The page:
EL PASO, Texas ( Associated Press) – With a cheerful “I Marcos” in Spanish, Bishop Mark Seitz introduced himself to migrants eating soup at a shelter on the grounds of the Catholic Diocese of El Paso. , less than 3 kilometers (2 mi) from the border with Mexico.
The immigration crisis affecting that region is in the backyard of the new chairman of the United States Conference of Bishops’ immigration commission, a ministry begun a century ago. Seitz would be the first Border bishop to serve in the role in at least two decades, saying it would allow him to “bring a new energy to this work that sees it on an almost daily basis.”
Seitz told The Associated Press a few days before Christmas, “Immigrants have the experience of leaving behind everything that helps them feel at home and safe in this life, and to rely entirely on God during the journey.” “They have much to teach us about how God will accompany us on our journey.”
In the simple shelter that day, 65 migrants, mostly Nicaraguans, rested after being released by US immigration officials. Volunteers helped organize families to contact sponsors in different parts of the United States, with items ranging from new clothes and plane tickets to small shampoo packages to carry through airport security. Needs included.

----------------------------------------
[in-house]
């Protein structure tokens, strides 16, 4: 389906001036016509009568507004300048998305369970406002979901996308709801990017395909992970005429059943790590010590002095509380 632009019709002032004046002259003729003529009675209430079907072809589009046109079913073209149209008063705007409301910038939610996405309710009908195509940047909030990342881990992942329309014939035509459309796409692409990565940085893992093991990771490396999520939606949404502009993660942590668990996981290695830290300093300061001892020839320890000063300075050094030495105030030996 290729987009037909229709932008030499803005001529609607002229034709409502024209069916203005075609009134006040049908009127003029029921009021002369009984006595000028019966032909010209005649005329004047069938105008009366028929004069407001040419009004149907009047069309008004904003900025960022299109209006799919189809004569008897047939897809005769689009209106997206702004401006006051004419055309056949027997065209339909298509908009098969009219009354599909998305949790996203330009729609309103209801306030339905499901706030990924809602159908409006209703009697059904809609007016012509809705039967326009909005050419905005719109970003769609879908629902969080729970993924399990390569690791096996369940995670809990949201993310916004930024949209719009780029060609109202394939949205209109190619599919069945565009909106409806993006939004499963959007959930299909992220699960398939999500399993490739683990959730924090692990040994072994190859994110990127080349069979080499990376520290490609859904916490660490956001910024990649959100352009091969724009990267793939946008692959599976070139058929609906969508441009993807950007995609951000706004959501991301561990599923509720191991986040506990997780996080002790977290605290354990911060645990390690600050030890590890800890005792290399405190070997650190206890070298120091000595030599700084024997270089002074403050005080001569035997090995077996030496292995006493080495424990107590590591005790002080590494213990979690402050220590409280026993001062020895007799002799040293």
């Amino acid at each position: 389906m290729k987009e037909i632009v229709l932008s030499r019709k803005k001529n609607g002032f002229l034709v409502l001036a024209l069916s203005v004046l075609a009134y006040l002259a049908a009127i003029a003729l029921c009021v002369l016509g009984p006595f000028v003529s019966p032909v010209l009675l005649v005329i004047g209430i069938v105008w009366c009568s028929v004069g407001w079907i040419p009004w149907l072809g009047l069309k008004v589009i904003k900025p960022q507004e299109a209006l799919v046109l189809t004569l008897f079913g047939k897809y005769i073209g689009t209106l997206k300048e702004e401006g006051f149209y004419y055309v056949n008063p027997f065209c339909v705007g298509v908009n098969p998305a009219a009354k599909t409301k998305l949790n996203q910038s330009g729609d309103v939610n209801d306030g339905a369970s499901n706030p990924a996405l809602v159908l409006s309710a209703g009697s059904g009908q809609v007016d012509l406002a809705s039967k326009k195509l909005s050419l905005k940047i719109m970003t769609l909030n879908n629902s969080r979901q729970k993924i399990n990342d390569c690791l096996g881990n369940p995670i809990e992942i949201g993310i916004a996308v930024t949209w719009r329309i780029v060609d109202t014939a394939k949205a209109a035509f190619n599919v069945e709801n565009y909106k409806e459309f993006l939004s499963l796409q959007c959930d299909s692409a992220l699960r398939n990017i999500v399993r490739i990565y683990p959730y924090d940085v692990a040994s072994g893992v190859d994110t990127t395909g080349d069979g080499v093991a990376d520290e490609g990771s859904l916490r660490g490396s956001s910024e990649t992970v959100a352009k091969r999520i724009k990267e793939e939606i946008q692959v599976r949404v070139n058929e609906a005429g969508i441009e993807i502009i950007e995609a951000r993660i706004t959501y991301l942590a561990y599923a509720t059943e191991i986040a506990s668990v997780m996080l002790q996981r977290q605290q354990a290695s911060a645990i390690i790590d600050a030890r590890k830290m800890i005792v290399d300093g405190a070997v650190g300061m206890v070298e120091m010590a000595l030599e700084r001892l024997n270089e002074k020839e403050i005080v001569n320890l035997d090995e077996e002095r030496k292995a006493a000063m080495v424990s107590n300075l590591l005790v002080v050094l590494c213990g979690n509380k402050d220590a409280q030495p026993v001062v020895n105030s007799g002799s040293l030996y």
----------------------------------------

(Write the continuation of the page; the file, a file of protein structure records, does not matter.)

On both sides of the border, religious organizations have historically been the ones that have done most of the care for migrants. Their labors are especially visible when record numbers of new arrivals overwhelm local and federal officials in cities like El Paso, with thousands pouring into the streets.
Often the Catholic Church leads these humanitarian efforts. Caring for migrants and refugees has been a priority for Pope Francis, who said in December that the Virgin of Guadalupe, much loved by Latin American parishioners, moves “in the midst of a caravan seeking freedom to the north”. .
The Vatican, Catholic non-profit organizations and bishops’ conferences around the world cooperate in lobbying at all political levels for “fair and humane policies,” said Bill Caney, who is the head of migration and refugees at the United States Conference of Bishops (USCCB). Head of the Service Department. ,
Caney further said that frontline bishops like Seitz are “vitally important” to that mission because they provide “real-time perspective.”